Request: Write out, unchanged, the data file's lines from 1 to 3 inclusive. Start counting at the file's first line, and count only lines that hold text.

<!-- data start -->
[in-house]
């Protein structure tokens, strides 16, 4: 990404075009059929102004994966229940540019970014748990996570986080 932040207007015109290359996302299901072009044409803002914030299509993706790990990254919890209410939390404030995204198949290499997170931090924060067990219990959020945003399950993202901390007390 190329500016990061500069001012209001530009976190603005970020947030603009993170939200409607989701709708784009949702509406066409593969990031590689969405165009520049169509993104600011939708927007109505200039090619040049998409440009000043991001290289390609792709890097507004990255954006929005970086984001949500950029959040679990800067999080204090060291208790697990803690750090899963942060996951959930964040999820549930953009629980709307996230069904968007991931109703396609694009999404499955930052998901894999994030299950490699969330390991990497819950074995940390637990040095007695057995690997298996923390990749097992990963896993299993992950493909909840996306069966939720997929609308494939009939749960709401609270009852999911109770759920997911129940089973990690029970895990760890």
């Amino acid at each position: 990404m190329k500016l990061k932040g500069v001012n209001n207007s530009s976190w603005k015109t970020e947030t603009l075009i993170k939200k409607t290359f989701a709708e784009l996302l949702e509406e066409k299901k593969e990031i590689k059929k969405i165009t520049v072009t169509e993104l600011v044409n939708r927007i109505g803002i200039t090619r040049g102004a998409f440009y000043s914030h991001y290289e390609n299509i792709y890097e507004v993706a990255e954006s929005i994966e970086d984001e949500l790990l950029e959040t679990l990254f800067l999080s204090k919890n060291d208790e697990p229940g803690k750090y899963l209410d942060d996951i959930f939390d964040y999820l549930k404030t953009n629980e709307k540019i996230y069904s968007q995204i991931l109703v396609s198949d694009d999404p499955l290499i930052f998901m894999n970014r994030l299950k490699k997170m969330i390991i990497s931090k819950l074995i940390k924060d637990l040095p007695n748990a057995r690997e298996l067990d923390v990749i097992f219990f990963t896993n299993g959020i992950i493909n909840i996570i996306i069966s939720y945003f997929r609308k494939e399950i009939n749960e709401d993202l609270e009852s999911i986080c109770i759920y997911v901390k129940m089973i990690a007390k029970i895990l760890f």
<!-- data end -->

[in-house]
């Protein structure tokens, strides 16, 4: 990404075009059929102004994966229940540019970014748990996570986080 932040207007015109290359996302299901072009044409803002914030299509993706790990990254919890209410939390404030995204198949290499997170931090924060067990219990959020945003399950993202901390007390 190329500016990061500069001012209001530009976190603005970020947030603009993170939200409607989701709708784009949702509406066409593969990031590689969405165009520049169509993104600011939708927007109505200039090619040049998409440009000043991001290289390609792709890097507004990255954006929005970086984001949500950029959040679990800067999080204090060291208790697990803690750090899963942060996951959930964040999820549930953009629980709307996230069904968007991931109703396609694009999404499955930052998901894999994030299950490699969330390991990497819950074995940390637990040095007695057995690997298996923390990749097992990963896993299993992950493909909840996306069966939720997929609308494939009939749960709401609270009852999911109770759920997911129940089973990690029970895990760890």
């Amino acid at each position: 990404m190329k500016l990061k932040g500069v001012n209001n207007s530009s976190w603005k015109t970020e947030t603009l075009i993170k939200k409607t290359f989701a709708e784009l996302l949702e509406e066409k299901k593969e990031i590689k059929k969405i165009t520049v072009t169509e993104l600011v044409n939708r927007i109505g803002i200039t090619r040049g102004a998409f440009y000043s914030h991001y290289e390609n299509i792709y890097e507004v993706a990255e954006s929005i994966e970086d984001e949500l790990l950029e959040t679990l990254f800067l999080s204090k919890n060291d208790e697990p229940g803690k750090y899963l209410d942060d996951i959930f939390d964040y999820l549930k404030t953009n629980e709307k540019i996230y069904s968007q995204i991931l109703v396609s198949d694009d999404p499955l290499i930052f998901m894999n970014r994030l299950k490699k997170m969330i390991i990497s931090k819950l074995i940390k924060d637990l040095p007695n748990a057995r690997e298996l067990d923390v990749i097992f219990f990963t896993n299993g959020i992950i493909n909840i996570i996306i069966s939720y945003f997929r609308k494939e399950i009939n749960e709401d993202l609270e009852s999911i986080c109770i759920y997911v901390k129940m089973i990690a007390k029970i895990l760890f």